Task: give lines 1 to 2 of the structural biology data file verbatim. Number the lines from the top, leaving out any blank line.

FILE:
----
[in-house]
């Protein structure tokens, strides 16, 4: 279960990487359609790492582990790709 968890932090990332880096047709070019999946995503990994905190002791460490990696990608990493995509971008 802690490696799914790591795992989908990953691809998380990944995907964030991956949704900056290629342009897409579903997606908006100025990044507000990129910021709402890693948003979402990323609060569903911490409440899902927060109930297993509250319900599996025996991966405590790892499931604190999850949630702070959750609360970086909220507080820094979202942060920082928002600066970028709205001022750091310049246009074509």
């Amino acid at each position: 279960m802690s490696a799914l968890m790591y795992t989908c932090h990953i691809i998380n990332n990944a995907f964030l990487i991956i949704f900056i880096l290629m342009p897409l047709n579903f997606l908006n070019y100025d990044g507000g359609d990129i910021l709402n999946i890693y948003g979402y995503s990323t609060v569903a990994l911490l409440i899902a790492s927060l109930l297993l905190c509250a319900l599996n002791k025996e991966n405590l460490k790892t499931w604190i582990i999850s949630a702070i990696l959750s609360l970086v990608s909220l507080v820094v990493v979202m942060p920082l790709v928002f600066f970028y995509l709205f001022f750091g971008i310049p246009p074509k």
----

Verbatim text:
[in-house]
């Protein structure tokens, strides 16, 4: 279960990487359609790492582990790709 968890932090990332880096047709070019999946995503990994905190002791460490990696990608990493995509971008 802690490696799914790591795992989908990953691809998380990944995907964030991956949704900056290629342009897409579903997606908006100025990044507000990129910021709402890693948003979402990323609060569903911490409440899902927060109930297993509250319900599996025996991966405590790892499931604190999850949630702070959750609360970086909220507080820094979202942060920082928002600066970028709205001022750091310049246009074509």